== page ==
First issued in October 1950 as Decca LXT2517
    Transferred from Ace of Clubs ACL.132

  • MOZART Symphony No. 39 in E flat major, K.543
    Recorded 18th December, 1951, Kingsway Hall, London
    Transfered from and first issued in the UK in June 1952 as Decca LXT2689

    Played by London Symphony Orchestra
    conductor Josef Krips

    Transfers by Andrew Rose from the Pristine Audio collection
    XR remastering by Andrew Rose at Pristine Audio, April-June 2010
    Cover artwork based on a photograph of Josef Krips

    Total duration: 64:54

    "It has become fashionable in recent years to belittle Brahms's achievement as a symphonist. Some critics have gone so far as to say that Brahms in wasn't really a symphonist, which suggests to me that they aren't really critics...

    One might not care for Brahms's idiom, but that is no reason for trying to deny the existence of Brahms's architectural genius. "The defence of his works," says Tovey, "is an infinitely more faithful line of criticism than that of attack; for attacks are easy on superficial grounds, while the defence rests on bedrock." The bedrock of the Fourth Symphony is a masterly display of musical invention and imagination that is demonstrable by analysis. But to the average music-lover musical architecture is a quality that is felt intuitively rather than recognised by analysis. So the fact remains that most people who have ears to hear, nerves to feel, and a sublime ignorance of technical principles find the romantic fervour and sheer musical beauty of the Fourth Symphony a great experience.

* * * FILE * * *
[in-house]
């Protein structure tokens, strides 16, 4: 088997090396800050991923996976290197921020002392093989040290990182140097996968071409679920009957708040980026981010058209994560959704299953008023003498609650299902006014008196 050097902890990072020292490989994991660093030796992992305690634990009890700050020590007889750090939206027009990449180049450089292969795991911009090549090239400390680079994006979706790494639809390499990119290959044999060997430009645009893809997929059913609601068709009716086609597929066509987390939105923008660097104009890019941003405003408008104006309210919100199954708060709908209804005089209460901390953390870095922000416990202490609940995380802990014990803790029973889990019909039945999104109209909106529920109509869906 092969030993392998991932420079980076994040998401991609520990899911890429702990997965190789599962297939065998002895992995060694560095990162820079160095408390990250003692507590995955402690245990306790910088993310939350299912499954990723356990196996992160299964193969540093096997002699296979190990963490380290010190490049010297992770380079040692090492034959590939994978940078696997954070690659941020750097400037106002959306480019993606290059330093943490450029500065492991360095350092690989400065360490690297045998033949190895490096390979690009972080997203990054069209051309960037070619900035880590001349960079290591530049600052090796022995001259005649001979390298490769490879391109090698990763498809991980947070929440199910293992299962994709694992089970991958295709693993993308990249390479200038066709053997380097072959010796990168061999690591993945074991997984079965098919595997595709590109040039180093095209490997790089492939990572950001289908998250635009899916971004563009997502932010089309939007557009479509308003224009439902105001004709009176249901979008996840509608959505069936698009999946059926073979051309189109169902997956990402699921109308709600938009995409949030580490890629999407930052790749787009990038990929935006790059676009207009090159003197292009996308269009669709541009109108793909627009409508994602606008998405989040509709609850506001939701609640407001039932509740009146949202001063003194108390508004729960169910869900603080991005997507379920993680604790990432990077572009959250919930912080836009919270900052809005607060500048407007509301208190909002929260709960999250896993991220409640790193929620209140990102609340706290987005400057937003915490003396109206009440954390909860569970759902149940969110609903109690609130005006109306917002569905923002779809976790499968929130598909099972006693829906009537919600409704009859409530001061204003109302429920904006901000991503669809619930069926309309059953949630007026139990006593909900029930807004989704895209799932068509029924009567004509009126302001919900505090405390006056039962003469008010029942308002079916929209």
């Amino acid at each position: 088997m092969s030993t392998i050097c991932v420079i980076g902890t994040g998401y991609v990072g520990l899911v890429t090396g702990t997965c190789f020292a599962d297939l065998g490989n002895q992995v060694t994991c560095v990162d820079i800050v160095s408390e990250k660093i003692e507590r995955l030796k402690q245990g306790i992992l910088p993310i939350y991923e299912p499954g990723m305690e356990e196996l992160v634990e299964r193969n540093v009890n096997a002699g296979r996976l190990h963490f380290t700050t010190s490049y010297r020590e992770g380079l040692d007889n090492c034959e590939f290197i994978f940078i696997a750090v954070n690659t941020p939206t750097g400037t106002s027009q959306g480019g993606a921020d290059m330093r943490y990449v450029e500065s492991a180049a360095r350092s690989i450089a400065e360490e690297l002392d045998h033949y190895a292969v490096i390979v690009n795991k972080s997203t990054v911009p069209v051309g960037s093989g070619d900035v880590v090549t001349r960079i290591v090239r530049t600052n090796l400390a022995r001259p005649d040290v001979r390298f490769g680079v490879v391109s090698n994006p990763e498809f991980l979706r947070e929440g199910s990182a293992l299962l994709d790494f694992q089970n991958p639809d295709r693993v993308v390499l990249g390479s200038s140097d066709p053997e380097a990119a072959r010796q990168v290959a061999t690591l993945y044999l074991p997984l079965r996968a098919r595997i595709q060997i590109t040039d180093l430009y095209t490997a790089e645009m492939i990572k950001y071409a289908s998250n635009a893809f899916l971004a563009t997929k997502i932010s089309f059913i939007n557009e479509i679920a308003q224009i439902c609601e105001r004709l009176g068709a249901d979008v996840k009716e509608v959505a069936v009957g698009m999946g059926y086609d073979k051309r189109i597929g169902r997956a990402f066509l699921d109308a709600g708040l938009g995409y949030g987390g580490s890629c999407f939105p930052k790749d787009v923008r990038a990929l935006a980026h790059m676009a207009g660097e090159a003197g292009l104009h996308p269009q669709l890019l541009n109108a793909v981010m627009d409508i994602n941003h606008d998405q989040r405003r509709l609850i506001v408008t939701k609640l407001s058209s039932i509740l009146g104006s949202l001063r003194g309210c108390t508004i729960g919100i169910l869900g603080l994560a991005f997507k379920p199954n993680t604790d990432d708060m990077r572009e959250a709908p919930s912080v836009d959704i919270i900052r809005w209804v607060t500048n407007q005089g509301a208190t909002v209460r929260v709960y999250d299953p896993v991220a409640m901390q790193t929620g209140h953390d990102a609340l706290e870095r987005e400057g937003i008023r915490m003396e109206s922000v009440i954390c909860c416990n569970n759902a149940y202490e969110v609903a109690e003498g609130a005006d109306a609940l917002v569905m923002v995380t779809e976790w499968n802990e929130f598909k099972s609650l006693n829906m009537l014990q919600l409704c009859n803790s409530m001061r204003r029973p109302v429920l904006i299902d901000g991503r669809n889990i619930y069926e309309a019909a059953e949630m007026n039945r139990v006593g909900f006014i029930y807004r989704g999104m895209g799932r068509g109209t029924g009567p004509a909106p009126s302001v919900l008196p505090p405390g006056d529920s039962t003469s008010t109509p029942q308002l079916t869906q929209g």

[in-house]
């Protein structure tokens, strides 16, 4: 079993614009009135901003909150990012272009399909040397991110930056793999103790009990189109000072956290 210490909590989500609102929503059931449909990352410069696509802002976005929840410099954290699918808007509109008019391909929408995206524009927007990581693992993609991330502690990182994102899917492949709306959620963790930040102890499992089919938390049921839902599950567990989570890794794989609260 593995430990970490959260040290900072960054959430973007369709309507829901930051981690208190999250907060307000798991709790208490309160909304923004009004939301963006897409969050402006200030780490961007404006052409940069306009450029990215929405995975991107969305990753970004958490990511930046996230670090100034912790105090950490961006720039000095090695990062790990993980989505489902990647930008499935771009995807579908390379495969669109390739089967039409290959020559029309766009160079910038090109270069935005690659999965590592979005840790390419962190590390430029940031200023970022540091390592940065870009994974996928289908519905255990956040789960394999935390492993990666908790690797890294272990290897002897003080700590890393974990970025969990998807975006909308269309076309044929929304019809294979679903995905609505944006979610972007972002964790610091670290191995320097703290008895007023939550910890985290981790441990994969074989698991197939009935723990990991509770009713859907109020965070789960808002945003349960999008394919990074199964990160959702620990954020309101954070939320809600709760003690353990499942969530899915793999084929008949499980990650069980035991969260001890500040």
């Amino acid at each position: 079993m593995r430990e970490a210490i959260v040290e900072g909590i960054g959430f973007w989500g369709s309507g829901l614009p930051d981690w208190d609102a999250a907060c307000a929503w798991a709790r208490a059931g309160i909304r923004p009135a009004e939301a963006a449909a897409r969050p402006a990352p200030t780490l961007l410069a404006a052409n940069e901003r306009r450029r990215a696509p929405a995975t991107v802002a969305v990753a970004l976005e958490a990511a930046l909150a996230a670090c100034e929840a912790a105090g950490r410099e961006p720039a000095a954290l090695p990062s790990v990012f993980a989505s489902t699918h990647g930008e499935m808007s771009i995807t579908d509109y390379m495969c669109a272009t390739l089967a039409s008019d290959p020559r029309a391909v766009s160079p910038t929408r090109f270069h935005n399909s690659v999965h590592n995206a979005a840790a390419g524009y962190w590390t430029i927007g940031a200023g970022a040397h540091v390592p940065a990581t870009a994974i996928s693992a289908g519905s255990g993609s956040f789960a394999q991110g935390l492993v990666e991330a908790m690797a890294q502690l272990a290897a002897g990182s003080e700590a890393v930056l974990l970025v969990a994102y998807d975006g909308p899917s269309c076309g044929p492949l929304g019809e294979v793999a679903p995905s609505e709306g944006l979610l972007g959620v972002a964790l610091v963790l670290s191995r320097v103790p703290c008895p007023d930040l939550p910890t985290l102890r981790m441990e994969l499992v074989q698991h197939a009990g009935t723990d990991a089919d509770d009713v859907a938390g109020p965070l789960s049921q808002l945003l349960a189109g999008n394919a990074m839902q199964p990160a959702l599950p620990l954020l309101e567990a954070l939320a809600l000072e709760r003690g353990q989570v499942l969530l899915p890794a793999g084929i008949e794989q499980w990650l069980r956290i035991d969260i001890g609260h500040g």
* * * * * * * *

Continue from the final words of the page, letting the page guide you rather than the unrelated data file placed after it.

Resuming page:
And I think they will find the performance of the London Symphony Orchestra under Krips reproduces superbly this great experience. There are no histrionics about Krips's reading, in which everything is beautifully proportioned and carefully calculated. The music moves forward to its natural climaxes, in each of the four movements, with a wonderful feeling of inevitability that leads logically and dramatically to the crowning achievement of the great Finale. The orchestral playing is sensitive, vigorous, and poised to a nicety, and the recording does full justice to it. I look forward to the issue of this recording on 78's"

    Excerpt from LP review in The Gramophone, November 1950 by R. H.

Fanfare Review

Altogether a surprisingly compelling listening experience. Recommended

At first, these mono Decca sessions from 1950–51 seemed like a surprising choice for the Pristine treatment: While Krips led some fine Mozart opera recordings in the postwar period, his symphonic sessions, while solidly musical, have not generally been known for setting the pulses racing. Plus these performances had already appeared in a Decca Original Masters set. The sound there was surprisingly poor, however—grey, papery, and pitched flat. Pristine’s remasterings restore them to their correct pitch, along with a great improvement in openness, warmth, and definition. The result makes a real difference, significantly enhancing the performances’ projection of vitality and engagement.